August 17, 2010

The Exciting and Wonderful Business of Being Alive

He had trouble falling asleep last night and bounded out of bed this morning.  Micah was made for academia.  "Do you think I'll learn how to read on my first day?" he asked me last week.  Knowing how excited and ready he is to go to kindergarten certainly makes things easier for me, but this one giant step from babyhood to childhood still plays tug of war in heart.  If growing up is good and natural, why does it burn and ache?

excuse the bed head

I tried to make this morning special, with "K" is for kindergarten pancakes and a fun photo session, but I mourned for yesterday, the last day before school began.  It's those last days that can slip from our minds.  I don't remember the last time I changed his diaper or the last day he crawled or the last day we had our "copy" together.  (He used to drink his milk on my lap every morning, but he called his drink coffee or "copy." For years any morning drink he had was coffee.)  Did I treasure the last while anticipating the first?

Micah and I have been together practically every day for his five years of life.  I have rocked him and kissed his boo boos and shushed away the nightmares.  This milestone seems to have come so quickly.  I miss hearing his chatter and his imaginary play.  I miss just knowing he's with me.  Who else can love him like I can?  

I sent him off with a Bible verse this morning.  I chose it to make him feel better, but it probably did me more good than him.  Joshua 1:9 says, "Be strong and courageous. Do not be terrified; do not be discouraged, for the Lord your God will be with you wherever you go."  There is someone who loves him more than I can. 

When I'm tempted to hold him too tight rather than allow him incremental independence, a quotation from Madeline L'Engle's novel Meet the Austins reminds me about breathing in and out.  "We can't stop the road of time. We have to keep on going. And growing up is all part of it, the exciting and wonderful business of being alive."

I shed my tears.  I mourned the end of babyhood.  But perhaps part of it is a prideful mourning.  I'm mourning that he doesn't need me as much as he used to.  And there are so many things to be thankful for in this new chapter. 

   Precious time alone with sweet Corban

   Brothers who missed each other today.  They're sleeping in the same bed right now.

   A comfortable teacher, Mrs. Rhodes

   Arts & crafts presents at the end of the school day

   New friends

   A little boy who loves to learn new things

   A Heavenly Father who makes up for my earthly flaws

   The promise of the future

August 1, 2010

The Opposite of Love

Elie Wiesel, who translated darkness into words in his Holocaust memoir Night, once said, "The opposite of love is not hate; it's indifference." You have heard of the many who stood by, hungry for their own personal security, as millions of innocents shuffled helplessly into gas chambers.  Wiesel mentions some of them in his book.  He recalls marching with his fellow breathing corpses through German towns, watching the Nazi soldiers flirt with the girls who lived there, knowing those citizens witnessed injustice and stood by without a word.  Silence can murder.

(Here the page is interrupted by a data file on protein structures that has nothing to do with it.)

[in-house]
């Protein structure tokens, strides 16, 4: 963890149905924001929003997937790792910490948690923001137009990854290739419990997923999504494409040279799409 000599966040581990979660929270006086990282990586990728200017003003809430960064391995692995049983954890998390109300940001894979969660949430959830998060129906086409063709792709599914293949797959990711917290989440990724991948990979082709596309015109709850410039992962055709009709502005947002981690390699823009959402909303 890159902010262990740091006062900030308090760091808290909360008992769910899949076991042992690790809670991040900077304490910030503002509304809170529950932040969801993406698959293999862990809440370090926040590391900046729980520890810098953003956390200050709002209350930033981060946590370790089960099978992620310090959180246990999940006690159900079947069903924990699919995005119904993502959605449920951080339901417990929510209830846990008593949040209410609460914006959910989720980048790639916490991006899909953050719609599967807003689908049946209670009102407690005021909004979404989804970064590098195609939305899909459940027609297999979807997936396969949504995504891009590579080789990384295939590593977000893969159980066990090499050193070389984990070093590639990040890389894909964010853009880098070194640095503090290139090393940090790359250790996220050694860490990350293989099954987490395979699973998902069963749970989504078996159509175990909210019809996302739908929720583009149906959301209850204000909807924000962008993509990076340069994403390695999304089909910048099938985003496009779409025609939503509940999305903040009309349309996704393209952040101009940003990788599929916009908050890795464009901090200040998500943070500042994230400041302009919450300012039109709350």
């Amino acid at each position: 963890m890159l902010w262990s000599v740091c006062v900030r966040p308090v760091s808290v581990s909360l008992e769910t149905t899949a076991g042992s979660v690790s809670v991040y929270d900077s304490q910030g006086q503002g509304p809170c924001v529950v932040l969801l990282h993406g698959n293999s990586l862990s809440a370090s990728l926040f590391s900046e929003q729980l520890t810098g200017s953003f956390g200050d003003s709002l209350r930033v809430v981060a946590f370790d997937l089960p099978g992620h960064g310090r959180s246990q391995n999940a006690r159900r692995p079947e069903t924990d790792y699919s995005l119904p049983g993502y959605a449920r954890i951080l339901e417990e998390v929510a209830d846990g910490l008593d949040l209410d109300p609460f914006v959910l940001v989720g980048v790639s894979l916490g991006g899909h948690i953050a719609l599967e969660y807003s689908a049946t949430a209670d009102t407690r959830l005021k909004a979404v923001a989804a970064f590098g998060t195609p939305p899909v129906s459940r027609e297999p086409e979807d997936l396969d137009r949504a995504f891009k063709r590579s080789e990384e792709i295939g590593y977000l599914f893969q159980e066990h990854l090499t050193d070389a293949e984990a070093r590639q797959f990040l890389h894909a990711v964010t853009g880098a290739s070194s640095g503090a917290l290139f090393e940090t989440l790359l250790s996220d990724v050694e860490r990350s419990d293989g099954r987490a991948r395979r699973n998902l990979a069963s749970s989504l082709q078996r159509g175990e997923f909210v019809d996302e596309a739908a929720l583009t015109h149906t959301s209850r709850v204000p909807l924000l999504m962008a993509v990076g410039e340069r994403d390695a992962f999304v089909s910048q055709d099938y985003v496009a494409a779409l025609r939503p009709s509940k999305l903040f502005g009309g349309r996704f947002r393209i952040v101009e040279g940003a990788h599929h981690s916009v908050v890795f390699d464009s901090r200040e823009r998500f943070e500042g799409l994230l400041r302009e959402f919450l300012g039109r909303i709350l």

Surely in this modern era, in the most prosperous country in the history of the world, we cannot be capable of such atrocities.  Surely not. 

Stroller wheels spin as I march into the mall on a mission. "Just two stores." I reassure my boys we won't be long. But a panicked face meets my eyes beside the 25% off jeans.  "Dominic!" she calls.  Silence.  "Are you OK?" I ask.  "I can't find my son.  He was just here.  Dominic!" I and one other lady sift through clothes racks straining for a glimpse of a yellow shirt.  We call security.  

A store full of consumers stare as they stand in line at the register and decide which color tank top they must have.  "What's wrong with you?" I want to scream.  "This is a little boy!  He's lost.  Why are you just standing there?  Help this mother!  Can't you see the terror in her eyes?"  But my dry throat and my own cowardice can't mouth the words.

I scan the kiosks outside the store.  Maybe someone saw him.  I ask each kiosk worker, "Have you seen a little boy.  He's five, this tall, wearing a yellow shirt." Nonchalant answers return to me as one worker paints her nails and another finishes his sandwich.  "This is a person!  Put yourself in this mother's shoes," my soul screams out, but I move on and search the food court, where I meet a security guard slowly strolling towards the frantic mother.  "Do you know there's a lost child?" I ask.  "Yeah, we found him," she carelessly replies.  They found him near the carousel.  Tears flow freely from the mother's face now that the crisis has passed.  

But the crisis of self-centeredness is rampant, attacking one heart after another, leaving its victims cold and indifferent.  It is not enough to simply not do bad stuff.  Avoiding harming others is not enough.  It is passive.  We must act, and we must act in love.  What can we do, what can I do, to avoid letting our lives be just about gaining security and peace for myself?  How can I make sure I am constantly aware of others' needs, of others' hurts, of our world's injustices?  And what am I going to do about it?